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Summoned By A Country: One Man Stood Strong

No other man has anymore history in the making of a nation than George Washington. Washington, known as the father of this nation, was a fighter and a leader whose accomplishments led to the creation of this great nation. No matter what part of history is found, Washington holds his reputation. Edward Channing states it perfectly: Of all men in history, not one so answers our expectations as Washington. Into whatever part of his life the historian puts his probe, the result is always satisfactory (Callahan IX). This is why Washington is more than just a man in our nations history, e is a symbol for future leaders of this nation (Callahan 21).

In 1752 Washington began his military career taking over the office of adjutant of the local military district. This office, one of four in Virginia, was left vacant by the death of his beloved brother Lawrence. Low paying with few duties, this office made Washington a major of a vast military region (Callahan 6). In October of 1753, Washington was chosen for his first mission because of his frontiersmanship, hard work, and responsibility. This mission was to travel through rough terrain in inclimate weather to the Ohio Valley, to warn the French to stay off the British land.

The French refused and the war began (Meltzer 34-40). Necessity, a small fort built by Washingtons forces 40 miles from the French Territory was the sight where the first bloodshed of the French and Indian War occurred. Wilkerson 2 This battle belonged to Washingtons forces. This victory raised Georges confidence in himself and captured him a promotion to Colonel of the Virginia Regiment. It also gave him an unwarranted contempt for the French (Meltzer 40). The Seven Years War, known as the French and Indian War, cost over a million civilians and soldiers their lives (Meltzer 40).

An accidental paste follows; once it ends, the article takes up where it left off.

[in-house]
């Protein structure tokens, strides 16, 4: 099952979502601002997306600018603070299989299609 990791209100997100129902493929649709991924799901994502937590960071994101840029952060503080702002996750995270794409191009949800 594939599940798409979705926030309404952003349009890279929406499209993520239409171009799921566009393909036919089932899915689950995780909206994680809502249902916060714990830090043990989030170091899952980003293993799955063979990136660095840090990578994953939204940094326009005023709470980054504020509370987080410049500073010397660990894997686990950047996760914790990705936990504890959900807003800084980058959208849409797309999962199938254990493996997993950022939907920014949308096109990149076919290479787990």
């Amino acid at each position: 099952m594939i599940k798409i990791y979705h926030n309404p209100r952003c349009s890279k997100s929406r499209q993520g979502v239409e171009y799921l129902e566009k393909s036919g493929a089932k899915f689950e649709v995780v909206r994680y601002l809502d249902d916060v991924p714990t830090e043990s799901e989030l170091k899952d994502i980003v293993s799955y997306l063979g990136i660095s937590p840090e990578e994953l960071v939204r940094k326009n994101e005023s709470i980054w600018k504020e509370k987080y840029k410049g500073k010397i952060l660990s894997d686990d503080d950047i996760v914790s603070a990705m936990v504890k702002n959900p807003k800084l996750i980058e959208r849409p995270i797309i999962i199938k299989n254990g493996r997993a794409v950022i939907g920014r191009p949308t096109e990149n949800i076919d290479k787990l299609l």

In July of 1754, a battle between Washingtons troops and the French and the Indian ended in a disaterious defeat for Washington. The indians decided to fight with the winners, the French. As Callahan states The future commander-in-chief of the American Army in the Revolution ended his first major military effort in ignominious disaster. Washington was forced to sign a letter of surrender. It was a small victory for the French, but the starting point of the French and Indian war (Callahan 10). Washington was reduced in rank to a captain. In humiliation, he resigned from the service in October of 1754.

He went to his beloved home, Mount Vernon, which was leased by George from the family of his late brother Lawrence. Later George became the owner of the property. Washington liked the taste of combat and he yearned for the military life (Meltzer 42). A major part of Washingtons character was influenced by his defeat in his first battle. As Callahan says It did bring out the courage, bravery, and tough character of George Washington (10). George, known as a strong disciplinarian, gained his soldiers respect through his strong constitution, great determination, and savvy character.